C. difficile infections
C. difficile – or Clostridium difficile – are bacteria widely present in the community and in most cases they are harmless.
However, medical treatment with antibiotics, some types of surgery or where someone’s immune system is weakened, can all leave patients vulnerable to C. difficile infection and needing treatment with special types of antibiotics.
What's the standard?
We work hard to minimise the number of C. difficile infections, particularly where these occur as a result of a patient's treatment.
Our aim is to have no C. difficile infections that were caused by a lapse in care.
How are we doing?
We have a consistently low rate of C. difficile infection in our hospitals.
Our recent performance:
- December 2019 – 0 C. difficile infections occurred due to a 'lapse in care'
- November – 0
- October – 0.
While lapses in care are rare, we continue to work hard to avoid these. Each case is investigated so any lessons can be learnt.
How you can help us
If you have previously been infected with C. difficile, please tell our staff before you come into hospital or when you are admitted.
Help prevent infection – wash your hands
Infection prevention – video transcript
At Guy's and St Thomas' we take infection control very seriously.
We do not want any of our patients to get a hospital acquired infection needlessly.
In hospital everybody needs to adopt good hand hygiene practice, that includes you the patient, visitors and all of the staff, the nursing staff, doctors, everybody.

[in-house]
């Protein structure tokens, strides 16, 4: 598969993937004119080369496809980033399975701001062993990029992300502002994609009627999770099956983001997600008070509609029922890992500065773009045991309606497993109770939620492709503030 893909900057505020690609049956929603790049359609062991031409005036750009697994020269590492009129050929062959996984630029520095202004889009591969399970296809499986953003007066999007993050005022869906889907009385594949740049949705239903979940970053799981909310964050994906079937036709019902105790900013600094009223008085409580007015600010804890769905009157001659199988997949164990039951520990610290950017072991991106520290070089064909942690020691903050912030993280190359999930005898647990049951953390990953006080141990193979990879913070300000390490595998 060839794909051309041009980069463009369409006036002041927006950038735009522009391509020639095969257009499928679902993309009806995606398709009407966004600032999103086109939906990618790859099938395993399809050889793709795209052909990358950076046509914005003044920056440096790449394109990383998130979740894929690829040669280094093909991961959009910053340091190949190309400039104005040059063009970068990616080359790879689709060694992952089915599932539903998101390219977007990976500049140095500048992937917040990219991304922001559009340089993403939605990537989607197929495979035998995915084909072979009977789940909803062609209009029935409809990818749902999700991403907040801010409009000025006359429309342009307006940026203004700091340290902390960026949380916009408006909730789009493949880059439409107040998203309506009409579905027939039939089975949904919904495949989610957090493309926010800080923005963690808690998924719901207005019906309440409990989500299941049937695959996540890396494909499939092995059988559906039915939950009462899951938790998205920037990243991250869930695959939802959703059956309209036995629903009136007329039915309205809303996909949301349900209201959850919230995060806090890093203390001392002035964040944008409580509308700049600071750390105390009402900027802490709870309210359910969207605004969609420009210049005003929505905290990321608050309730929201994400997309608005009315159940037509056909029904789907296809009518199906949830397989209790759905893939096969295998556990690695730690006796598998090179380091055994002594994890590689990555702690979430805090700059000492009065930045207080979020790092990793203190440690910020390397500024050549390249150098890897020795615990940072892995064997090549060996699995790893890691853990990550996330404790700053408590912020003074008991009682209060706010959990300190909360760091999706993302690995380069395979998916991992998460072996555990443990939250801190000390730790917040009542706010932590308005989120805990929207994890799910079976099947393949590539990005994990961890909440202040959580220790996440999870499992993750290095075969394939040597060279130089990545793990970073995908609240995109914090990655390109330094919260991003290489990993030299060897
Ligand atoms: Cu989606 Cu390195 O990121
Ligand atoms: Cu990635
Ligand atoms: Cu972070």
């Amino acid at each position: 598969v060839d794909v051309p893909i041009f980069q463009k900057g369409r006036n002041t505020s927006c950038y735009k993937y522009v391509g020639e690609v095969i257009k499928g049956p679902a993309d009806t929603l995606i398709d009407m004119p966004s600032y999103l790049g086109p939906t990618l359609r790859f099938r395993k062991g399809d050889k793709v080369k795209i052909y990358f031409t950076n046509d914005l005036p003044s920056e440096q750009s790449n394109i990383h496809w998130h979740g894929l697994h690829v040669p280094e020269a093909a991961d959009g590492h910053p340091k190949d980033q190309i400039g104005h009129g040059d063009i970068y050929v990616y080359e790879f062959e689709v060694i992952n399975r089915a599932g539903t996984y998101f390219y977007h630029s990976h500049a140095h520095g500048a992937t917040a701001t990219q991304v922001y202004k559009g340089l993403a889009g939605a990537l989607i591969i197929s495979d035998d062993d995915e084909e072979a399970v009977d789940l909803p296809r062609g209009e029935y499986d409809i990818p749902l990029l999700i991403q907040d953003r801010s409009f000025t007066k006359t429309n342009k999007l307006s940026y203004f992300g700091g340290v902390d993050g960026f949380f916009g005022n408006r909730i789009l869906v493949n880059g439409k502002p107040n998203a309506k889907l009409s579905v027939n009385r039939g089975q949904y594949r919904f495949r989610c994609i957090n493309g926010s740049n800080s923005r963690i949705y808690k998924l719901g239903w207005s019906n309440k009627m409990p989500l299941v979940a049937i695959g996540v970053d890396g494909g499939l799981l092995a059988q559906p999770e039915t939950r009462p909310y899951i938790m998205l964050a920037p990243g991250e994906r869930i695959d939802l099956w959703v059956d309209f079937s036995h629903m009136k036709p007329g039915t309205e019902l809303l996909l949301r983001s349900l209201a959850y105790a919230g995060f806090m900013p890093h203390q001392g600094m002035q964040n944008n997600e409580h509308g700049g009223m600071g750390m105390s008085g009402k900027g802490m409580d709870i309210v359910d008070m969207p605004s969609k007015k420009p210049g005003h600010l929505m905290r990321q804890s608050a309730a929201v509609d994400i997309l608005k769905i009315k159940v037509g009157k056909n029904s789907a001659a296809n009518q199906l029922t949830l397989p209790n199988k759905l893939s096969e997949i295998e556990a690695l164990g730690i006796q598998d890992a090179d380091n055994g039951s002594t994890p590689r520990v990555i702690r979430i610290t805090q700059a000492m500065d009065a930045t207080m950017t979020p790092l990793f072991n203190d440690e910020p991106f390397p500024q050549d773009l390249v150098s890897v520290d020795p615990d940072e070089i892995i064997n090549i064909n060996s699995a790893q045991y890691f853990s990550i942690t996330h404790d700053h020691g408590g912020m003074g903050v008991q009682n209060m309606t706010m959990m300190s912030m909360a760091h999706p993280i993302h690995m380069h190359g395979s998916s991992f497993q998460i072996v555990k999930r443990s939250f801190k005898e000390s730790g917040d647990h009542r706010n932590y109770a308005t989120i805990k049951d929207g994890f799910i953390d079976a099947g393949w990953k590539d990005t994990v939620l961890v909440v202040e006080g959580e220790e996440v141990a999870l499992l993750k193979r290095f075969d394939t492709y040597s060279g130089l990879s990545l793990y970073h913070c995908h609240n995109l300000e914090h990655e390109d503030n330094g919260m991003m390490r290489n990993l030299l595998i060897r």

We would encourage everybody that visits the ward to use the gel as they walk in and as they leave.
We expect all of our staff, wherever they are, to wash their hands before they come in contact with you, and to wash their hands after they've finished caring for you.
If you feel that you need to ask our nurses or our doctors or our therapists to wash their hands, then please do not hesitate to do so.
Washing your hands is the single most effective way to reduce your risk of getting this infection. Please wash your hands after using the toilet and before eating or drinking, and encourage your visitors to do the same.
Even if they look clean, your hands can still carry many germs. That's why cleaning hands regularly is so important.
Find out more
For more information, see the NHS website.
Got a question?
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Page last updated: February 4 2020